A video still on a news page has been swapped with someone's private holiday photos.
"No matter the source, all I need is to get my data. Right. Now." -someone, once
Routers are our gate to the internet. Once we see the name of a network on our phone or computer, click it, wait a little, see that small check symbol and that ever-so-calming curvy signal lines in the menu bar - we feel good. That's how I sometimes feel anyway.
What we request to see in our browsers, the router will pass our wishes on and, once received, return information to our device and us. We usually take that for granted.
Injected Image Exchange is a router that advertises its service, not requiring any form of authentication. Once more than one person connect to it and browse the web, it alters the information they receive.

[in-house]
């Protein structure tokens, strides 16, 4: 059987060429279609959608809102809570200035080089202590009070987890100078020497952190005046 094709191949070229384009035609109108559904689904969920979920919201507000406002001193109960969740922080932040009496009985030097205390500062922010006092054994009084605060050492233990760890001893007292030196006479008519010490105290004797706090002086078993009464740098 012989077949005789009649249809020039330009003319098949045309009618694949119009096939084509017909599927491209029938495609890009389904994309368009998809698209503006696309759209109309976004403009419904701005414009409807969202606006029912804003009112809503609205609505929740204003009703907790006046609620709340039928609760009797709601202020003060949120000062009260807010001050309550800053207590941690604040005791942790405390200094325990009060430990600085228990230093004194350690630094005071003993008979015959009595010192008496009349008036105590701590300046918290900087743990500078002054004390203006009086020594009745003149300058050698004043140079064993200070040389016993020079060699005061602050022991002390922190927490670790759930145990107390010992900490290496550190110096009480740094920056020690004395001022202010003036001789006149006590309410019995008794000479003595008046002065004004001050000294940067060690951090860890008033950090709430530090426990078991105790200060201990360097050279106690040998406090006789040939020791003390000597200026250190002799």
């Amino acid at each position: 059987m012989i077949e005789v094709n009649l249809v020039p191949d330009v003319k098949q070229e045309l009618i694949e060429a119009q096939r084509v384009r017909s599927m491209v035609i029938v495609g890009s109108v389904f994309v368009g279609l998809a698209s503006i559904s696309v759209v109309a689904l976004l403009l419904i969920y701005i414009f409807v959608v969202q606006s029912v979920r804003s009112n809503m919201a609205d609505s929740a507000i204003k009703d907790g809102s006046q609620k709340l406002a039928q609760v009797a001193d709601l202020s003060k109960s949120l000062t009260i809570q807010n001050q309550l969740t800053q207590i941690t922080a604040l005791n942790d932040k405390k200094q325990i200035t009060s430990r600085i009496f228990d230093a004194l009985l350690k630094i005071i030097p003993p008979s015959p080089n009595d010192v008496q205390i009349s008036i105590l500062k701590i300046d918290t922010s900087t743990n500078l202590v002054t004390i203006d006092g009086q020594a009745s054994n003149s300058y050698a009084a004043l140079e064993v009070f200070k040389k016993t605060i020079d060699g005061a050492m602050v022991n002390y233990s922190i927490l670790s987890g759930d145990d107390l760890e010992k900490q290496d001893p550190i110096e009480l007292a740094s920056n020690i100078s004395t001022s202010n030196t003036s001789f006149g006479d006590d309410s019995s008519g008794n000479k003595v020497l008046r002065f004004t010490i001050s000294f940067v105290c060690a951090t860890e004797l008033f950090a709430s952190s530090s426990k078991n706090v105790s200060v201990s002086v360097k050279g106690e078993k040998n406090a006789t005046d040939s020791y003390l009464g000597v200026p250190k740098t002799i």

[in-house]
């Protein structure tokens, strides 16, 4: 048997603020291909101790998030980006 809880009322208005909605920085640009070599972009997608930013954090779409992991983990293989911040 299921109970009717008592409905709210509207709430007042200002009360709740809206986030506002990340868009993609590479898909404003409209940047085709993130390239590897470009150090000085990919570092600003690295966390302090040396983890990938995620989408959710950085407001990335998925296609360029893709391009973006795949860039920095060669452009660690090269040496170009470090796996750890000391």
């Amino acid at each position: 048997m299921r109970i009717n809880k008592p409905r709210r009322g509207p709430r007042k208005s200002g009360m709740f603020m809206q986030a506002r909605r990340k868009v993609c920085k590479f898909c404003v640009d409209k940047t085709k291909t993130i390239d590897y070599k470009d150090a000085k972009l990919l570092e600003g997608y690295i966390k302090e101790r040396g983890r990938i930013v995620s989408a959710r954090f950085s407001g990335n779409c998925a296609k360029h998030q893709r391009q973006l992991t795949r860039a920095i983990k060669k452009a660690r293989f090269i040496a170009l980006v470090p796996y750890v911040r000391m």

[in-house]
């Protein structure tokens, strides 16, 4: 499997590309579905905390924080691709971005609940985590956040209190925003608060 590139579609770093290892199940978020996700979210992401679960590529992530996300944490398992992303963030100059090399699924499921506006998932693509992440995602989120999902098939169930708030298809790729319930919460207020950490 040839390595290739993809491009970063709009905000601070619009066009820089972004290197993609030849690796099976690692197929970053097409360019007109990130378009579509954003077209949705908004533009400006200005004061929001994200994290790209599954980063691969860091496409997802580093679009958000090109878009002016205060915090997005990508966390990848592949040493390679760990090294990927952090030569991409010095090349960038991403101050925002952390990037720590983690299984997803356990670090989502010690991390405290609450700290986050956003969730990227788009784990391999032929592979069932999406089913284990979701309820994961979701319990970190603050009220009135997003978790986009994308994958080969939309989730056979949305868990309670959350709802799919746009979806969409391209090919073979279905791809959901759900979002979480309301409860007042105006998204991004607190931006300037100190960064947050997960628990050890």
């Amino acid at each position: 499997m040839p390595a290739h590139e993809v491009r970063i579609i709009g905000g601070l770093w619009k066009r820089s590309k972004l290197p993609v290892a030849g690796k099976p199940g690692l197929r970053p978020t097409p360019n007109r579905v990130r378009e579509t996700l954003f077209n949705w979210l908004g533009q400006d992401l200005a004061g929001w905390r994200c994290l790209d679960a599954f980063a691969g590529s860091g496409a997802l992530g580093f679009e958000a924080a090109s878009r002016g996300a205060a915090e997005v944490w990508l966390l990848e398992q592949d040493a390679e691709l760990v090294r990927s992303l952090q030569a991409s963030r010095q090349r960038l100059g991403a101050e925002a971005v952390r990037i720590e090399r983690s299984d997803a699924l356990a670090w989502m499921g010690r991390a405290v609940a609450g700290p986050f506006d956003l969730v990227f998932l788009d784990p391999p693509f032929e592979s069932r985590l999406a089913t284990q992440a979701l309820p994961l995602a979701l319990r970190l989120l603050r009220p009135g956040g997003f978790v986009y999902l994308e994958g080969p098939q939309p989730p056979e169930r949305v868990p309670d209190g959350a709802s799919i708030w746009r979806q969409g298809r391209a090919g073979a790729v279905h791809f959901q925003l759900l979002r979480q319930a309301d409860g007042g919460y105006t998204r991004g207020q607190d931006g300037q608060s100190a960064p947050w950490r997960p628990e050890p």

Any image appearing on any website one person visits, will be swapped with images from the websites other people connected to the same router are visiting at the moment.
For example, while connected to the router, Anna's news article is suddenly topped with an image of Bob's best friend on the beach - while Bob's best friend on social media seems to have posted a, for him, oddly topical photo of the war in Syria, captioned "That beach lyf tho".
LEFT: Odd caption of a clearly altered image on Instagram.
RIGHT: An image of Karl Lagerfeld is injected as an album cover on Spotify.